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9 Abstract of Thesis Presented to the Graduate S chool o f the University of Florida in Partial Fulfillment of the Requirements for the Degree of Master of Arts in Urban and Regional Planning ANALYSIS ON CORRELATION BETWEEN URBAN FORM FACTORS AND CHILDREN S WALKABILITY TO SCHOOL By Wencui Yang December 2 011 Chair: Name: Ilir Bejleri Cochair: Ruth L. Steine r Major: Urban and Regional Planning Childhood obesity has been constantly increasing in the United Stated. R esearch studies suggest that one of reasons responsible for childhood obesity is the loss of physical activity One solution to increase the amount of physical activity children engage in is the provision of environment where children can walk and bicycle to school safely. T his study tests the correlation between urban form factors and children s walkability to school. T he study is conducted based upon the data from 40 public schools in Orange, Seminole, P asco and Hillsborough Counties in Central Florida. The study areas are created using School Attendance Zone ( SAZ) at the distance of half mile a nd one mile around school. The indicators are developed, representing urban form variables --school attendance zone geometry, street connectivity and residential density. The dependent variable is represented by children potential walkabiltiy, assuming th at all children within study zone could walk or bike to school. The Ordinary Least Squares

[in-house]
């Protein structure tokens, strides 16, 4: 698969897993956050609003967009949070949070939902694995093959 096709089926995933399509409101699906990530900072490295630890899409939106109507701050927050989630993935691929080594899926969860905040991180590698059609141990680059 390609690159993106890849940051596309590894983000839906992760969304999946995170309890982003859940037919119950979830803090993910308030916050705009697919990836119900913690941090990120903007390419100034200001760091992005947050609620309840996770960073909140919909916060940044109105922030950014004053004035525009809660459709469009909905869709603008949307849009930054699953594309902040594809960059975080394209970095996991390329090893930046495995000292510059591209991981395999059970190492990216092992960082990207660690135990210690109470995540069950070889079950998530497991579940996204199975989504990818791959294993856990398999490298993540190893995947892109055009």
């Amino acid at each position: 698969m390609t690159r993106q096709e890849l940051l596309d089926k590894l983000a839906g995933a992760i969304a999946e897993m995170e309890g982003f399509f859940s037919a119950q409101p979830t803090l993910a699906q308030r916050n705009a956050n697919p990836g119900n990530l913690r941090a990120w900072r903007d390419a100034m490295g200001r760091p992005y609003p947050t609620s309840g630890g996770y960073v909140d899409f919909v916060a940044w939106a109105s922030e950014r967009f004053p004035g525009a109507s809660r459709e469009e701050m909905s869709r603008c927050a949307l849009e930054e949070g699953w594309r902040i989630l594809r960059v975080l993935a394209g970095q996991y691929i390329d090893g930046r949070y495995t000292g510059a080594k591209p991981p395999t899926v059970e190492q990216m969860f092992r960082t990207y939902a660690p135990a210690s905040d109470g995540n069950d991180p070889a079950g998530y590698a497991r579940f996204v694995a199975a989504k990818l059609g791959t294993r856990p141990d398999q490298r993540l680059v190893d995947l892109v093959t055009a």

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10 regression model tool in ArcGIS is used to test the relationship between dependent variable and explanatory variables. The findings from this study suggest that scho ol attendance zone geometry is not significant associated with children s potential walkability; street connectivity and residential density show the different levels of correlation to children s potential walkability. The results from half mile and one m ile study zones present the different correlations among variables. Due to the limitation of this study, the actual children s walkability to school cannot be predicated based on the results. The future study could take into account other social, economic and family factors to further explore the correlation between the actual children s walkability and urban form factors.

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11 CHAPTER 1 INTRODUCTION Back g round Over las t forty years, planning in United States has put too much attention on automobile us age which created the automobile oriented community where walking has become increasingly undesirable and unsafe. With the more concern on environmental and health issues, people start realizing that their over dependence on automobile has been responsibl e for many health issues The awareness towards the negative consequence of automobile usage has drawn attention to the benefits of walking and the importance of walkable community. W alking is the most basic form of transportation Pedestrian access betwe en home, work, and facilities improves people s quality of life by providing residents with options of daily exercise and healthy lifestyle. T he good connectivity of pedestrian network provide s residents without access to automobile access to employment, r ecreation, and educatio n opportunities in a safe and efficient way. Thus, provision of pedestrian infrastructure that facilitates safe travel is a key issue for urban planners and public policy makers. Problem Statement Elementary and m iddle school st uden ts are unique in their reliance to walking and biking modes of transportation. In the past, walking to /from school used to be one of main options for physical activity available to elementary and middle school students.